‘You have to aim for having 100 percent happy customers’

Edel Puntonet from Cuba is the founder of photo company EdelPhoto, the winner of two awards, after building his career in Umeå in northern Sweden over the past eight years.

'You have to aim for having 100 percent happy customers'
Edel Puntonet found his passion for photography through a friend. Photo: EdelPhoto

Born in Cuba in 1983, Edel Puntonet, 32, had not yet discovered his passion for photography when he moved to Sweden in 2007. Nor did he speak a word of Swedish when he arrived. So it is hard not to be impressed by his glowing career in Scandinavia.

Starting off as an egg packer in Umeå, in the north of Sweden, Puntonet now has a successful career as a photographer and runs a business in the city.

His journey started after a friend introduced him to photography and he quickly found his niche.

“I got a camera in my hands and then I said that I was going to be a photographer, I’m going to start a business and I am going to succeed,” Puntonet told The Local.

It took the Cuban just six months to get his first photo gig and three years later he had founded EdelPhotos, a company providing commercial photography, product photography and wedding photos.

Feeling as though he had achieved all of his core goals with the business, he then joined forces with Jo Kommunikation, a communications agency which provides services including writing press releases and creating online profiles and logos for companies. 

The successful photographer and businessman won several awards including Umeå's ‘Youth Entrepreneur of the Year’ prize and the ‘New Business of the Year’ award for the region of Västerbotten in 2015.

An example of what kind of photo service EdelPhoto provides. Photo: EdelPhoto.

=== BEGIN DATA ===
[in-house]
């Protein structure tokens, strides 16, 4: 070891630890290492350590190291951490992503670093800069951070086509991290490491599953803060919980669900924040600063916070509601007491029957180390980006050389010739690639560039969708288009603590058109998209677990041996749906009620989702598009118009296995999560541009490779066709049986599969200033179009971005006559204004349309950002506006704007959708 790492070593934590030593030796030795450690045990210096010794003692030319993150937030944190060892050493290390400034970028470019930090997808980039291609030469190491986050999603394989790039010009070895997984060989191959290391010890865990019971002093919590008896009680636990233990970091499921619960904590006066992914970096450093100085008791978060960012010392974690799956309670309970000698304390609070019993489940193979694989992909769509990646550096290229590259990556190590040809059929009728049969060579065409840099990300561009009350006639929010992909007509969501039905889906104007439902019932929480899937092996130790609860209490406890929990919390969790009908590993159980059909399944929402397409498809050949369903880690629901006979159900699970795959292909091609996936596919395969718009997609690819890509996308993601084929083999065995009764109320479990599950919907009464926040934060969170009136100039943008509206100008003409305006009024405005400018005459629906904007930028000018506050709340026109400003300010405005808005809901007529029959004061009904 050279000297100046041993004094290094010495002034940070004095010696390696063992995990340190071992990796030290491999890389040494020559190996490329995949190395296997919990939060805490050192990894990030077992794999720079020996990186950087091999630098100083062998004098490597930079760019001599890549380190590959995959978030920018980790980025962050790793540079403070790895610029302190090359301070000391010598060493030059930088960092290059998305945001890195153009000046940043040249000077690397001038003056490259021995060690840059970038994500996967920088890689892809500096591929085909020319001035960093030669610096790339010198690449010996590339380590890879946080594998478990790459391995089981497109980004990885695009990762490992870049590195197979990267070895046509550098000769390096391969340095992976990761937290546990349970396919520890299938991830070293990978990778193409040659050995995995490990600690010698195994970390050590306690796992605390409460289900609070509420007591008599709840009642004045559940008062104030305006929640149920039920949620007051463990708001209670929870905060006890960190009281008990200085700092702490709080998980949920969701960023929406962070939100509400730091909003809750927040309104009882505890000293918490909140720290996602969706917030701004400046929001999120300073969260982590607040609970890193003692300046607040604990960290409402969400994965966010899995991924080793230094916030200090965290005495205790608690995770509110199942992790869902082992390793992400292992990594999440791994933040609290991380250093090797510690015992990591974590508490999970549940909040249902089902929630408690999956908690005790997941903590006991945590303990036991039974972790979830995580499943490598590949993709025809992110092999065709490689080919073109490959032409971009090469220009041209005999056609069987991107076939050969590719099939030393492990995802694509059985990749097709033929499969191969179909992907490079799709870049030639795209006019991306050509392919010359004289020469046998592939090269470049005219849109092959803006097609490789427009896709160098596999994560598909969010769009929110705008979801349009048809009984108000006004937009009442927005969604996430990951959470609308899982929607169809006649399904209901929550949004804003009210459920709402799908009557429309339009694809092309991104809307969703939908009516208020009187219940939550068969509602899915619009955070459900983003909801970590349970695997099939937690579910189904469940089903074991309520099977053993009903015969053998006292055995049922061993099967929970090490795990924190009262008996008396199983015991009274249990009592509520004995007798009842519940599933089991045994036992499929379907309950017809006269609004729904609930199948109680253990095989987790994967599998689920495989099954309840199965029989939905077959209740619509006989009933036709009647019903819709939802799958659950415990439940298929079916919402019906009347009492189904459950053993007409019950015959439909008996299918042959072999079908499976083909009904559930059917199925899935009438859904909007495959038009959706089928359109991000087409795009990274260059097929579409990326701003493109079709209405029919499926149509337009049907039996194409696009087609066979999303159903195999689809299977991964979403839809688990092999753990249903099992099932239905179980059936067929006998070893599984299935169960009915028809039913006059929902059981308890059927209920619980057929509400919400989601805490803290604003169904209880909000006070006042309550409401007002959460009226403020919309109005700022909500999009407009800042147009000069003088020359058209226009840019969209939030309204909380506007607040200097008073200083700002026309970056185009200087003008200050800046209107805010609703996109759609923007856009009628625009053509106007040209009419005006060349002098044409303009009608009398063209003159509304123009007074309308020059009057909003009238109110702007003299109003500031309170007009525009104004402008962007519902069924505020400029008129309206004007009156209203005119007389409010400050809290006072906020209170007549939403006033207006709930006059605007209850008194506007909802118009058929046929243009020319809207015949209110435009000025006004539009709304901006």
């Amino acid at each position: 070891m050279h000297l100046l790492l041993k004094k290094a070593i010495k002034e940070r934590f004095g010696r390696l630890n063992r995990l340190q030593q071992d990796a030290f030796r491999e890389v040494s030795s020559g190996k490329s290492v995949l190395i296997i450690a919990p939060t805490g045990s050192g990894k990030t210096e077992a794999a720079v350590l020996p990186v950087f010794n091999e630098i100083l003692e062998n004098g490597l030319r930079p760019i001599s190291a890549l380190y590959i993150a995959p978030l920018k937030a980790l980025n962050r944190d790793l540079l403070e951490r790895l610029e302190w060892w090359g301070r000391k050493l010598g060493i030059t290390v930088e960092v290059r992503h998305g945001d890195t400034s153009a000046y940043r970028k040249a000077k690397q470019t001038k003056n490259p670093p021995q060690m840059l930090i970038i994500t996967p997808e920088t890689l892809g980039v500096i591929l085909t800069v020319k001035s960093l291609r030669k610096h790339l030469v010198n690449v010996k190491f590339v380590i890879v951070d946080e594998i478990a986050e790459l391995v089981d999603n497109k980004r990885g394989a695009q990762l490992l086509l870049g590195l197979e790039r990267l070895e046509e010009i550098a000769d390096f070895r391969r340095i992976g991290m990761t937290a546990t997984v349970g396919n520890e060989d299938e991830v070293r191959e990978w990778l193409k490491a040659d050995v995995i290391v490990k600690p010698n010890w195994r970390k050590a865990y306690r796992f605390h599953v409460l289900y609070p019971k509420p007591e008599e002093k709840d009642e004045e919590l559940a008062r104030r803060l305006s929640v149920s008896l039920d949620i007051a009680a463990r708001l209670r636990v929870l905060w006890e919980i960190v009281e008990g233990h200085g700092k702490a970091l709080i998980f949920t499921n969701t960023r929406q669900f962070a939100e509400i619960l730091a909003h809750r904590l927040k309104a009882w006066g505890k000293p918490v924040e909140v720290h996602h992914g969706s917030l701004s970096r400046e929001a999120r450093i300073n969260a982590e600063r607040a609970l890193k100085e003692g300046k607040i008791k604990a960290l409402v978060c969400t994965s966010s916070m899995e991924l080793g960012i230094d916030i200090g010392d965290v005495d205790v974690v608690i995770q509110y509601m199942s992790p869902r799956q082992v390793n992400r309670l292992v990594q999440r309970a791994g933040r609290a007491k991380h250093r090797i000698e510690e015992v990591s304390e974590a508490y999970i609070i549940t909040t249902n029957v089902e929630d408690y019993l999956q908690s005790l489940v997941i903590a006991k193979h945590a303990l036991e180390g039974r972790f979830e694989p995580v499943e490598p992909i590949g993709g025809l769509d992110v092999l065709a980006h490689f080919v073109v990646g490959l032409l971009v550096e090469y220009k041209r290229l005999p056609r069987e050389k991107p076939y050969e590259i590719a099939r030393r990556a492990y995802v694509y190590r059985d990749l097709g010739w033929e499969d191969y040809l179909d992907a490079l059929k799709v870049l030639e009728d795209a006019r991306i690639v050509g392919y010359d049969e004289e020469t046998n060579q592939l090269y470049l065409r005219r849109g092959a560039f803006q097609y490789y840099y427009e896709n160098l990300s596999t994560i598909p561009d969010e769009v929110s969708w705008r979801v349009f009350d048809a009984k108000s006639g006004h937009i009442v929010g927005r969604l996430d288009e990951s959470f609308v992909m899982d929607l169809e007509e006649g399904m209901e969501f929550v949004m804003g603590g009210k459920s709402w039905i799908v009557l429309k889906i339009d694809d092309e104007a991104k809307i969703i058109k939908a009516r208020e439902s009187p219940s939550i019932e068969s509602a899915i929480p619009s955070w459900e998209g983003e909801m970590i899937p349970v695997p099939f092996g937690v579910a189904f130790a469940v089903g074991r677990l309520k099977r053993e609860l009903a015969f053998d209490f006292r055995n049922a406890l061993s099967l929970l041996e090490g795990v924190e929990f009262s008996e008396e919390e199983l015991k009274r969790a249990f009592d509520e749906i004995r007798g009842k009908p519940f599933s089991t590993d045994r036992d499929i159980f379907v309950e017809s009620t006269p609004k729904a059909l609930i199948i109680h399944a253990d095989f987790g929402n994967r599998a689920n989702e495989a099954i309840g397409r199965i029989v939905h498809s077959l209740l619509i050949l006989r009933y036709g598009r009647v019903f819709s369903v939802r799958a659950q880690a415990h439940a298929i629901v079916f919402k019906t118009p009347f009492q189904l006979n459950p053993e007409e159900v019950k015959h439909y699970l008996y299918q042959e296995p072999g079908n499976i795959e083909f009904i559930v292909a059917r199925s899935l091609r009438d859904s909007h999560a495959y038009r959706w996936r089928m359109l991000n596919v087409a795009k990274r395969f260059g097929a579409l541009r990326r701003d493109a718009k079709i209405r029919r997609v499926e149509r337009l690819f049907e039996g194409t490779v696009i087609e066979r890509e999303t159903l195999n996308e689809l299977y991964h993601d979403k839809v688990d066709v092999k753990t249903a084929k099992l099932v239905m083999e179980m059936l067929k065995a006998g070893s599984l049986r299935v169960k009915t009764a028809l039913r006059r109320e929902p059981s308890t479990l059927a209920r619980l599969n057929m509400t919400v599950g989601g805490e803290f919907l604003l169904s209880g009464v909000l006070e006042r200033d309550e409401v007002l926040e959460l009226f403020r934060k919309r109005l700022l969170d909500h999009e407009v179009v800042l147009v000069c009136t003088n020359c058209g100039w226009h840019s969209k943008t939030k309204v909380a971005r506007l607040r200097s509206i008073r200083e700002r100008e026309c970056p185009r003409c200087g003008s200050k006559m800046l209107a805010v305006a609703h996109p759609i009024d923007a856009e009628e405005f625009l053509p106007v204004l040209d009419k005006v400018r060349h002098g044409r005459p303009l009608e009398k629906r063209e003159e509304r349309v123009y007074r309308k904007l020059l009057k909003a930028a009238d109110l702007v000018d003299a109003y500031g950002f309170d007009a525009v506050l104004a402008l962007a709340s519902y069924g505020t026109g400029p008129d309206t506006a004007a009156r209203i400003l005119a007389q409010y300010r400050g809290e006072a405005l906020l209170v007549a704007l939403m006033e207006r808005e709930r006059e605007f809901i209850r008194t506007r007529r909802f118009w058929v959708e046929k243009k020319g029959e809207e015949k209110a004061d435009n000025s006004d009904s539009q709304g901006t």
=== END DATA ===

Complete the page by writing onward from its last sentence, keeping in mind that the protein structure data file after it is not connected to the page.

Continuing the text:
Puntonet says that there are two major things to think about if you want to start a business in Sweden.

“I understood that two things are important. One, learn the language. The second thing is to create a network,” he explains.

“No matter if you are going to start a business or start a life in Sweden you have to get Swedish friends,” he adds.

To make any business successful Puntonet argues that you also have to make sure that both employees and customers are pleased and happy. He says that it is important to treat every consumer the same way, no matter if they are paying 20 kronor ($2,38) or 20,000 kronor ($2,377) for a company's services.

“Every single customer has to feel like they are the most important customer you’ve ever had,” he insists.

Another example of Edel's photography. Photo: EdelPhotos. 

Puntonet has managed to create a client base across the Nordics, picking up photography jobs in Norway, Denmark and Finland as well as Sweden and says he has learned to tailor his style for people living in the region.

“Especially here in Sweden, in Scandinavia, where people don’t like to be photographed, the responsibility of making people comfortable in front of the camera is in the hands of the photographer,” he says.

“When I am taking photos of someone who says ‘no, I hate this, I never look good on photos’ it starts something inside me. Then I know I have to get a good photo,” he continues.

A third example of Edel's work. Photo: EdelPhoto. 

Puntonet is a big fan of Sweden, saying the people here are “amazing” and that he cherishes the way the country creates opportunities for people to follow their interests.

“The freedom and opportunity of being able to fulfil your dreams, that’s what I like most about Sweden. You can do exactly what you want to do if you work hard,” he says.  

And while he says Swedes can be a little bit more “closed” than those from other cultured, he argues this is by no means a bad thing.